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To The Editor, Tower and Town, 14 October 2016

Dear Sir

Letter: Reasons For Voting Leave

I read with interest Andrew Unwin's comments and those of others including his niece, Sophie, on the Brexit vote and although slightly younger than Andrew, at 69 years old, have experienced all the ups and downs of the EEC and now the EU.

When the UK joined the EEC in January 1973 (we had been blocked by France on two occasions previously) the countries involved totalled nine and were mainly the larger northern European countries where economies were similar strength and able to more easily accommodate freedom of movement. In 1975 we held a UK referendum on our EEC membership, then just an economic union, and I voted along with 67% of those who voted to continue our membership, but on better terms.

However, with the expansion of the EEC, now the EU, to fifteen countries and then to twenty eight countries, economic union has become political/economic and monetary union for some of the membership and the UK voters did not vote for this huge bureaucracy to emerge. The Euro has proved a straight jacket for many of its members and the EU seems very remote from its citizens, is very un-democratic and in no mood to reform. David Cameron tried valiantly to get the EU to listen but they chose to ignore him and bury their heads in the sand.

So what made me Vote Leave? I read a very interesting and impartial book by David Chater (ex Times Berlin correspondent), entitled Europe: In or Out. It covered in an easy to read 200 pages topics such as jobs, travel, sovereignty, taxation, justice and immigration. After reading this book I was left with no compelling reason to vote Remain. Along with most Wiltshire residents I voted to leave this behemoth called the EU and believe strongly that we will continue to play our full part in the development of Europe, just not via the EU.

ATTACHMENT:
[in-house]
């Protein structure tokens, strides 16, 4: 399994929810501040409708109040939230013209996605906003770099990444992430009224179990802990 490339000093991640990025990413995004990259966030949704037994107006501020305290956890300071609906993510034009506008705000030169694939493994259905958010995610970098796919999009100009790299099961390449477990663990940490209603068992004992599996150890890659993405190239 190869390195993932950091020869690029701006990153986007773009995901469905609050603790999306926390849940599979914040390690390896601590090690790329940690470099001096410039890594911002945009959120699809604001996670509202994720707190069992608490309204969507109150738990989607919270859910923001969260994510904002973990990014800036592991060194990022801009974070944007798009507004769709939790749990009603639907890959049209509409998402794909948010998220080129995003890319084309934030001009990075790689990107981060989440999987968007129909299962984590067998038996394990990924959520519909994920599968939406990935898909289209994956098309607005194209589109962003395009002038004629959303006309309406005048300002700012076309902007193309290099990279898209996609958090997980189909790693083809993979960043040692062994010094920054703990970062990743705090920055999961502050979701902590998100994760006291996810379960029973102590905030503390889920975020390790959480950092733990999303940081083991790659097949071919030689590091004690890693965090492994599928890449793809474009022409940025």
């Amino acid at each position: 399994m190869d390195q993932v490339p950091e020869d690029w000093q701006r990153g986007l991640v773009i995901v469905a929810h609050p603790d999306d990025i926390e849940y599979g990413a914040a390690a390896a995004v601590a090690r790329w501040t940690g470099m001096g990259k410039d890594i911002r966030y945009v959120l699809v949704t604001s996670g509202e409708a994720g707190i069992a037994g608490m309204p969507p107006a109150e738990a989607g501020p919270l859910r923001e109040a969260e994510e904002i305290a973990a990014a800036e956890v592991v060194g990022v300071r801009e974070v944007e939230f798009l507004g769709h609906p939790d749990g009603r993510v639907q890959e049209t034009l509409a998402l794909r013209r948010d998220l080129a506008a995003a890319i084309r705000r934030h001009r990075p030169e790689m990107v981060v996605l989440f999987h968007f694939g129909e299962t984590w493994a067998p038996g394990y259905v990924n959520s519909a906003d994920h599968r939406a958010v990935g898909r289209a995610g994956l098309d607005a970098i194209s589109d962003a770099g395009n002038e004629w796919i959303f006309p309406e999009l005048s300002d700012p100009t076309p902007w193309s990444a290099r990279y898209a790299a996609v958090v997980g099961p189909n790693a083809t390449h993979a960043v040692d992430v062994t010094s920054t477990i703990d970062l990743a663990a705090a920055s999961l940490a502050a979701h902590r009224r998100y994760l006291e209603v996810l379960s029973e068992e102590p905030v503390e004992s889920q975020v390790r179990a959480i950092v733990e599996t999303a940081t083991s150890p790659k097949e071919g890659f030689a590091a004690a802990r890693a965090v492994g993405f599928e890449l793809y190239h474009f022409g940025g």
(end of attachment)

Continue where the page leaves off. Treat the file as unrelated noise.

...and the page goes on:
Culturally and geographically we will remain a major country within Europe but can now seek fresh markets abroad as well as trading with EU member countries on good terms of trade.

I accept uncertainty for many will remain for quite a while but the UK is a strong economy that will prove resilient, not just in the short-term as is happening at present.

Immigration was a major factor for many with Brexit and it is obvious that the UK could not sustain the level of immigration allowed since the beginning of this century, basically the population of two Swindons every year! Our public services are already stretched to the limit and the UK remains the most densely populated country in Europe (except Malta). Someone, and in this case the UK, had to stand up to the EU and say we have had enough and whilst hard to swallow it was 17 million people of all political persuasions who voted to leave.

The UK has always welcomed immigration over the centuries and will no doubt continue to do so in a controlled manner as well as helping refugees. It was refreshing this week when the Archbishop of York, John Sentamu, commented that the Calais problem was mainly down to the Shengen Agreement, which thankfully the UK did not sign up to: wise words indeed.

In conclusion, after 100 days the UK is still going in the right direction and a clean Brexit should be achieved within two years. What is refreshing for me is that all my friends and family, who voted either way, are still friends.

Colin Gratton


Colin Gratton

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